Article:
Thursday, September 26, 2019

Film Review: Blinded By The Light

Sexuality/Nudity Acceptable
Violence Acceptable 
Vulgarity Acceptable
Anti-Catholic Philosophy Acceptable

Sometimes, especially in your teens, music reaches you in a way that is hard to describe.  Your emotions are running in every direction and you have a hard time expressing them or even understanding them.  But then there is a song or a singer that seems to capture exactly what you are feeling and saying it better than you could.

That is the experience that is captured in Blinded By The Light.

Javed (Viveik Kalra) is the son of a Pakistani immigrant in 1980's England.  He is constantly surrounded by prejudice while at the same time feeling the pressures from his traditional Pakistani home.  His father Malik (Kulvinder Ghir) pushes his lower-middle class family hard.  All money they earn comes to him so that he can pay the bills.  He wants his son to pursue practical careers to make money to help the family.  But Javed wants to be a writer.  The pressure continues to build as his father loses his job, his relationship with his best friend Matt (Dean-Charles Chapman) becomes strained, and he falls for his classmate activist Eliza (Nell Williams).  Feeling torn apart, he begins listening to a cassette tape given to him by his classmate Roops (Aaron Phagura) that contains the songs of Bruce Springsteen.  Javed has an almost ecstatic experience listening and so he begins to build his whole life on the worldview presented by Springsteen's music.

Blinded By The Light does a great number of things very well.  It's greatest strength is that it accurately captures that time in a young person's life that so many of us experience.  There are moments of incredible, overwhelming exhilaration, like when we see Javed, Roops, and Eliza dashing through the streets to "Born to Run."  There are the moments when an adult encourages you to nurture your talents, as when Javed's teacher, Ms. Clay (Hayley Atwell), pushes him to sharpen his writing.  But the movie is not an overly sweetened view of teen life.  Writers Paul Mayeda Berges, Gurinder Chadha, and Sarfraz Manzoor are careful to mostly avoid oversimplifying the characters.  Adolescents tend to be horribly self-centered, and Javed is no exception.  The movie does an amazing job of showing you Malik's struggle and humiliation as he is unable to be the provider that he knows he should be.  It is true that he is standing in the way of Javed's dream, but Javed is too selfish to see how much his family is struggling.  There is a scene in the movie where Javed sneaks out of his sister's wedding to buy Springsteen tickets.  This moment is not without consequence as Javed puts his own needs ahead of his family.  There are times when you want to be Javed, experiencing the thrills of life.  There are times you want to slap Javed because he is behaving like an entitled punk.  All of the characters are flawed, but rather than repelling, it makes them more relatable.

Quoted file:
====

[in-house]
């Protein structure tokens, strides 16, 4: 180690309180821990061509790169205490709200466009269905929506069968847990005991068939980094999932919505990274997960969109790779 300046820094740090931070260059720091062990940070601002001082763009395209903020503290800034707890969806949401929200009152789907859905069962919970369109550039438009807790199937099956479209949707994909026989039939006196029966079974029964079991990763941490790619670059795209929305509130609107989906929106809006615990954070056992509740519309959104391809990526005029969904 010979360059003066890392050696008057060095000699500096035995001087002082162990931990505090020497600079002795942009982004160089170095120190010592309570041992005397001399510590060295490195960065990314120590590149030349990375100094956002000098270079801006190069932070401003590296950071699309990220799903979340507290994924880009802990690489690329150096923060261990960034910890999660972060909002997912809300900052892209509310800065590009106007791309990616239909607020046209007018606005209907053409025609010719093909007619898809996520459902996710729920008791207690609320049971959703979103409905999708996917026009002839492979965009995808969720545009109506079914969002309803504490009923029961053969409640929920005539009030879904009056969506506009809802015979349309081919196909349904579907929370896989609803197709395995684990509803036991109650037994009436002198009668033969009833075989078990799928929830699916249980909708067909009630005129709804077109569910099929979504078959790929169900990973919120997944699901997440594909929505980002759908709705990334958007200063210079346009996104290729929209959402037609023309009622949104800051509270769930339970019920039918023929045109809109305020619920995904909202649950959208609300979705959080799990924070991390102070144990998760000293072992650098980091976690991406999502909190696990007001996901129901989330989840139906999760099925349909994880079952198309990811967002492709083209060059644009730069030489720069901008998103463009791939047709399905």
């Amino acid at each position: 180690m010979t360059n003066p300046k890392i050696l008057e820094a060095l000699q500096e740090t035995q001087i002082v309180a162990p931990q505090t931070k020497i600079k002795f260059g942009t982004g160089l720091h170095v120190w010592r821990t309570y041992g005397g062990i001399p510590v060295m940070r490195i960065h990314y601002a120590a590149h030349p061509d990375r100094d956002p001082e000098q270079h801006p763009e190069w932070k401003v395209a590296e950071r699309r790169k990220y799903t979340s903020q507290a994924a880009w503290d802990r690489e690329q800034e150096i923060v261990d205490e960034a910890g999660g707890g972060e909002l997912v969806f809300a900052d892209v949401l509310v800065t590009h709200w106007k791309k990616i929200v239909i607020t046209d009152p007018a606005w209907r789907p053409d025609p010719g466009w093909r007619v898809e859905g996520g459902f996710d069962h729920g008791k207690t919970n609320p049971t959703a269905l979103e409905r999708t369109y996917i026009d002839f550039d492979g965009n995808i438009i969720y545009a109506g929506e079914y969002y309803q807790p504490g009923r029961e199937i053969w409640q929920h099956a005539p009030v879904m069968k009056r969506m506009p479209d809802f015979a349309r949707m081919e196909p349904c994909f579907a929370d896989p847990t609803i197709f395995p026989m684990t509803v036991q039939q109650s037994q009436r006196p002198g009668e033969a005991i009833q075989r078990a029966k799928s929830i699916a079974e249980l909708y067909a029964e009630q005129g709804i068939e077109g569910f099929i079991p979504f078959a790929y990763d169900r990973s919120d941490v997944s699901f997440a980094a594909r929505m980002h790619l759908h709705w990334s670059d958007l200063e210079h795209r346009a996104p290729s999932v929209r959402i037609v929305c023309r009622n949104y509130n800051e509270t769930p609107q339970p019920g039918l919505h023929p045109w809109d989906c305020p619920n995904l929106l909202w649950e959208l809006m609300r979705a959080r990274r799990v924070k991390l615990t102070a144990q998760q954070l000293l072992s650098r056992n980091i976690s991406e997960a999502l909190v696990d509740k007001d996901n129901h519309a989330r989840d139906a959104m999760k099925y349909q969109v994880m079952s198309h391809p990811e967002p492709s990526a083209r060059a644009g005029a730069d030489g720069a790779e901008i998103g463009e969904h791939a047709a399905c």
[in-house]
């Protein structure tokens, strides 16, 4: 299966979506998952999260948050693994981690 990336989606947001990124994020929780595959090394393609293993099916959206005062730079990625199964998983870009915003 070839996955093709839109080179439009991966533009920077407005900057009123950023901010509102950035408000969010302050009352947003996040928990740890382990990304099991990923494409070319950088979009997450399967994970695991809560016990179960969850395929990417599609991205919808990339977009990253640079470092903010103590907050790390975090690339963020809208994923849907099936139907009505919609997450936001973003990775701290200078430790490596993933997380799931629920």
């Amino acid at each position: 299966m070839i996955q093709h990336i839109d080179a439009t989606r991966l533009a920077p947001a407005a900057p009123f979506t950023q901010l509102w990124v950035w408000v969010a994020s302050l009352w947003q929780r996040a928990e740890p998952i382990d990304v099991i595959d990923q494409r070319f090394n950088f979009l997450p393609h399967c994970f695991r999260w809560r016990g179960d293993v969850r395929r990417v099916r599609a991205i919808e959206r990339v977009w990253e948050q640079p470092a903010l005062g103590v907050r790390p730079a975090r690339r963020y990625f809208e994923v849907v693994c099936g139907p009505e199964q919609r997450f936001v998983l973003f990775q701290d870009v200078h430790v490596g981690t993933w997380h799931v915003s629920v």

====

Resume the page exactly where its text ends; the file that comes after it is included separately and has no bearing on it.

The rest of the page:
The performances are very good.  Kalra carries the movie on his shoulders and he is likable enough.  He and Williams have good chemistry throughout.  The real winner is Ghir, whose performance as the father should not be overlooked.  He knows that he is asking too much of his family and there is the constant presence of shame in his eyes that all too understandable.  It is the shame that any husband or father feels when they feel in their bones that they have failed somehow in the most fundamental way.

Director Gurinder Chadha does a perfectly fine job with the movie.  As I said, there are moments of insight and elation.  He has some incredibly creative ways of incorporating Springsteen's lyrics visually into the narrative.  But the movie never really reaches greatness.  Everything about it is good.  It just never soars too high.

One of the things that acts as an anchor is how the movie very oddly political.  All of the troubles that the family is experiencing are explicitly and repeatedly laid at the feet of Margret Thatcher.  I am not an expert on this time and place in history, but I have the feeling that things are much more complicated than the movie lets on.  Also, anyone who does not share the activism politics of Eliza is painted as a right-wing bigot.  In and of itself, this isn't really a problem, but the movie goes out of its way to co-mingle all right-of-center politics with hateful white supremacy.  These moments take you out of the movie, which is a shame because the film gets so many other things right.

Blinded By The Light is a fine and dare-I-say delightful film that has some real moments of insight, nuance, and heart.  While it didn't reach levels of greatness for me, I could see how someone could watch this movie and have it speak to them the way Springsteen has to people over the years.

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